What an absolutely gorgeous day at Galveston Island State Park for the JSCARC POTA activation #8, K-3013 on Sat Jan 7 0800-1200 CT!
Our Saturday intrepid morning trekers included Terry N5LOW (who got there 1st!), Jayant KG5LJZ, George AD5CQ, John AB5SS and Dave W5OC. Along the way, we also bumped into a couple of hams that were operating down there as well, including Joe K5KUA who is a resident at Jamaica Beach just across the street. Joe actually heard us on the air and decided to come by and say hello to N5LOW who was operating on the CW station.
Most of us caught the awesome rising sun as we made the 50 minute trek from the Clear Lake area. 2 SSB stations were camped by a nice roadside picnic area, while the CW station was further up north and housed in N5LOW’s Casita travel trailer.
Jayant KG5LJZ immediately jumped onto 20m SSB and quickly fulfilled up his activation log with great signal coverage across the country. Jayant was using W5OC’s setup. The antenna was a Sotabeam 20/40 linked dipole with one end draped over the porta-potty (worked great since it was plastic, not metal), and the other end secured right by the adjacent pond.
We hoisted it’s middle section using a lightweight telescoping mast anchored with a survey’s tripod that I got from the Pasadena fleamarket. The radio was an Yaesu FT-897 100W rig powered by a Bioenno 20Ah LiFePO4 lithium battery.
Terry N5LOW has greater challenges setting up the CW station, at least initially. A collapsable 25′ painter’s pole mast was mounted at the trailer hitch, but unfortunately when the heavy 10-80m endfed antenna was raised, the stress load cracked it. To remedy the issue, we used a much less stressing 20m endfed (shorter, and weighs less) and a drive-on mast mount which had a longer mounting sleeve. W5OC had brought that along “just in case”, and the “case” was needed. Ultimately, it worked out great. Also, by using the 20m smaller end fed, we were able to constrain it’s overall footprint area within the parking lot vs draping the much longer 10-80m version across the active roadway.
Earlier in the SSB area, a GISP ranger come by and lectured us about extensive guy wires and his frustration of hams endangering others…
Terry’s setup included his IC7300, Kent Key, IT100 LDG autotuner. We logged using an old Dell Lattitude PC and N3FJP configured for POTA.
George AD5CQ spent time with us, taking notes as he’s planning to lauch his activations soon. He was taking pro photos of our setups, so maybe we can enlist him to be our official photographer in the future ;-). George’s XYL accompanied him; she was bird watching while George was radio watching.
John AB5SS followed into the site a few minutes after we got started and fired up this configuration along the adjacent picnic table by Jayant’s SSB 20m station. Our well known nemisis of Mr. QRM was an issue as John found high levels of RFI (RF Interference). In hindsight, we knew proximity was way too close and RFI energy will swamp any semblance of multi ops. A good note, for upcoming Winter and Summer Field Day and other POTA events. After Jayant filled his log, his station QRT which allowed John to continue operating w/o issue.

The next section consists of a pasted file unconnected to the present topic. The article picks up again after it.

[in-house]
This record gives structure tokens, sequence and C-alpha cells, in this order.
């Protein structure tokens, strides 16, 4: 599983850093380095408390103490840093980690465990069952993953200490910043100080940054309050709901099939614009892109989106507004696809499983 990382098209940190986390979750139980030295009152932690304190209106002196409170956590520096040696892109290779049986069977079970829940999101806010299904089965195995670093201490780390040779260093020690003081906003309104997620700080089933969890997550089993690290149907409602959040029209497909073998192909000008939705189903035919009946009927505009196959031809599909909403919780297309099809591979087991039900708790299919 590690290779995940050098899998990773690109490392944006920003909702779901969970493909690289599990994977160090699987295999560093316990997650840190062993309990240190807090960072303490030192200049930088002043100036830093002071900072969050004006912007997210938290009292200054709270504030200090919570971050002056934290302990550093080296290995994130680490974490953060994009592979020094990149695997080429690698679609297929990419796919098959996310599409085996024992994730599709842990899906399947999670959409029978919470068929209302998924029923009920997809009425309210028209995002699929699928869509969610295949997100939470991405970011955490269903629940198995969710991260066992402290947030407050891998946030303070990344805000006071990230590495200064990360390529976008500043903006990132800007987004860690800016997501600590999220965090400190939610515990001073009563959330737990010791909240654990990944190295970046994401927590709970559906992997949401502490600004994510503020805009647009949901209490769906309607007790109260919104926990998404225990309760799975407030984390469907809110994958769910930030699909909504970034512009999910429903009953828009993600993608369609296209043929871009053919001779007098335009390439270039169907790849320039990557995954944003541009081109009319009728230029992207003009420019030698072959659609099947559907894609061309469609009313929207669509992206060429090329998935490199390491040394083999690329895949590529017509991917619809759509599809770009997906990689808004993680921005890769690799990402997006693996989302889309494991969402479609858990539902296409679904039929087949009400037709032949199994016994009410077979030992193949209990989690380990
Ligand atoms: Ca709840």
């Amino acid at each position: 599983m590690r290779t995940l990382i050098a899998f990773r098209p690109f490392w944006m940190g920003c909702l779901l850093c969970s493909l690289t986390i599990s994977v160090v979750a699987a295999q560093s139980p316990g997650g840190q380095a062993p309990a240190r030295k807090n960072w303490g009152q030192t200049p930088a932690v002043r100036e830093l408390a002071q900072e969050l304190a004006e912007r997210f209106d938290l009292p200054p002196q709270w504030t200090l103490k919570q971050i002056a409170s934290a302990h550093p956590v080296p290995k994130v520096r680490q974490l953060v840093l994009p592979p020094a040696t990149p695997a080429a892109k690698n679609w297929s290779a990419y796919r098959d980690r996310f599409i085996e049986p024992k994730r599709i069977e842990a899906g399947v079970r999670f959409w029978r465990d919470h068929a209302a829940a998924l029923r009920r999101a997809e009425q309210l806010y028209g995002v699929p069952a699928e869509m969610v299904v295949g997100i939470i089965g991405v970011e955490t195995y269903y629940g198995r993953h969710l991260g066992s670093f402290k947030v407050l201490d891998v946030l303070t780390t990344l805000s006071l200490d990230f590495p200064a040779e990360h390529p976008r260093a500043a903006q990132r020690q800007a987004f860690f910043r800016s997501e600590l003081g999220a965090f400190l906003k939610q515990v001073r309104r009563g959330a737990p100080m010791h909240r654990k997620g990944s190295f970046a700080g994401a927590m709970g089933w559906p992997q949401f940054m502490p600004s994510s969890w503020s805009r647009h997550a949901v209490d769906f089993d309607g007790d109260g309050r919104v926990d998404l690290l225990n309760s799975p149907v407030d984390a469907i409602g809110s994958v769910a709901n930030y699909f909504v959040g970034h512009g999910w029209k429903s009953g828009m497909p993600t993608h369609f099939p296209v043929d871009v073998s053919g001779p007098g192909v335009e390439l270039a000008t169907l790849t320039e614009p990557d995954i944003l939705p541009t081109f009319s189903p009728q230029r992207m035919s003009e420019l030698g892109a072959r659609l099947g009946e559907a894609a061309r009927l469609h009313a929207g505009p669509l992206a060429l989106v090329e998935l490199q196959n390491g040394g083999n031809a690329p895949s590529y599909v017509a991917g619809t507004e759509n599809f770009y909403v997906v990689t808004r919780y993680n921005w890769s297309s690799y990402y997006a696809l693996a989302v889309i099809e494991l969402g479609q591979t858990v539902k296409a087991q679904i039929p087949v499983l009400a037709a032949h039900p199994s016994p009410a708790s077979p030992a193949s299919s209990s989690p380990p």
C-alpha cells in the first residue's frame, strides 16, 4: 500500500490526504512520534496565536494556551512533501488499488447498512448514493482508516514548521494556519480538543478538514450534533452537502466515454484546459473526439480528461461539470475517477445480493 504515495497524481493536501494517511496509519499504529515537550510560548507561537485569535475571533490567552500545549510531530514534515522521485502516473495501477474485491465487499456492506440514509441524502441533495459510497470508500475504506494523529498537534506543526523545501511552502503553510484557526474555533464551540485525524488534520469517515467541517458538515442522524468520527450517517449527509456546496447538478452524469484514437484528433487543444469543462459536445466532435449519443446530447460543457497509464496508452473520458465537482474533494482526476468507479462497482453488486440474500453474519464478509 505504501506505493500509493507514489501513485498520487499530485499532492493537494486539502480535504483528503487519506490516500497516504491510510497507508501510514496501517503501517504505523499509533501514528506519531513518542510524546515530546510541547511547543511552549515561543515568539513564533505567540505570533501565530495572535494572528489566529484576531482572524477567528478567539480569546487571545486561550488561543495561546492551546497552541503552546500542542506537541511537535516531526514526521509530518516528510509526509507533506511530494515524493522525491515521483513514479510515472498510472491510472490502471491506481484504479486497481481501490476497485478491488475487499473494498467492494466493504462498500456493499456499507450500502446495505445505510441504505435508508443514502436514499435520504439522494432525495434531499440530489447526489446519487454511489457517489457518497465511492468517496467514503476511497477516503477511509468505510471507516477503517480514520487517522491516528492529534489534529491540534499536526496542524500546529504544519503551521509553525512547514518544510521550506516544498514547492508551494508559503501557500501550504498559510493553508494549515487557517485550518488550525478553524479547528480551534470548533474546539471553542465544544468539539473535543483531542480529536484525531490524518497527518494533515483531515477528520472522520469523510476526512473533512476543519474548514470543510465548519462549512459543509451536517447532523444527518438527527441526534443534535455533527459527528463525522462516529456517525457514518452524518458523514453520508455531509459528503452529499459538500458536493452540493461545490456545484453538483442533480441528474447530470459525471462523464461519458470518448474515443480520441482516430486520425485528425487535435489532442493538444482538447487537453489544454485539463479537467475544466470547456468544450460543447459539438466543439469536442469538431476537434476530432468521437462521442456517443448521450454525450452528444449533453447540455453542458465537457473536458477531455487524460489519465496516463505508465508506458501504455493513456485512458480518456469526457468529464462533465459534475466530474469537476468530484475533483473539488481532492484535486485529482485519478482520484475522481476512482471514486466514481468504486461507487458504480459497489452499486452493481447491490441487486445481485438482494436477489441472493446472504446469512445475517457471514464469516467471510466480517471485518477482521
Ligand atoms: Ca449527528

Here’s John’s comments:
“Setup was my IC-7300 & PAC-12 portable vertical, home brew LiFePO4 16Ah battery. Running 75-100W and barely put a dent in the battery capacity as it was still reading 13.0V when I called it for the day.
First got setup ~9:45am and was just messing around trying to make contacts with KA5TBB, KI5LQT, N5LOW & W5RRR (Jayant was on the W5RRR remote rig). At ~10:45 only had 13 QSO’s and decided to start calling CQ on 20m. It didn’t take long to get spotted and then I had a pileup until I quit at 11:45am, made another 80 QSO’s in one hour! 93 total QSO’s.
When I first setup, I was just estimating on the antenna tuning and letting the rigs internal tuner make the radio happy. Not being resonant really hurt my performance and I was getting poor signal reports (53, 44, etc) running 100W. Before I started my CQ run, I got out the VNA and tuned the vertical to ~1.3:1 at 14.200 MHz. After that, I was hearing much better and getting solid 59 reports across the country, and into Canada & Mexico. Also worked HI8AM in the Dominican Republic. So lesson learned was a resonant antenna beats the internal tuner every time! Also, I was only using 5 radials with the vertical and still getting good performance. I really like this PAC-12 (available on eBay for $150 and tunes 40m-6m. It will do 80m if you build/add a loading coil (DIY instructions on the web).”
A few other attempts to QSO with KA5TBB and KG5URA, were mostly unsuccessful, for the rest of us. HF is quite dismissive of “local” path communications.
We bumped into a young man (I didn’t get his call) who was a student @ TAMU. He unfortunately didn’t bring any portable battery and when he found an AC outlet, he has still had issues with SWR and his setup for FT8. We briefly chatted with him and hoped to bump into him again in the future. He was visiting his parents and tried to conduct an activation along the way.
We also had a terrific rag chew with K5KUA, who was a buddy of N5LOW. K5KUA, reflected on all type of topics as AD5CQ, N5LOW, K5KUA and W5OC decided to chat instead of work the airwaves. The conversation was lively, funny, and well hearted to end a fun day at the park.
Overall, GISP is a terrific POTA site and seemed very friendly for antenna radiation/propagation based on our strong signal reports. I think there’s also an image of Galverston Island being on a patch of land in the water, so that imagery adds to the exotic allure of others wanting to QSO with us.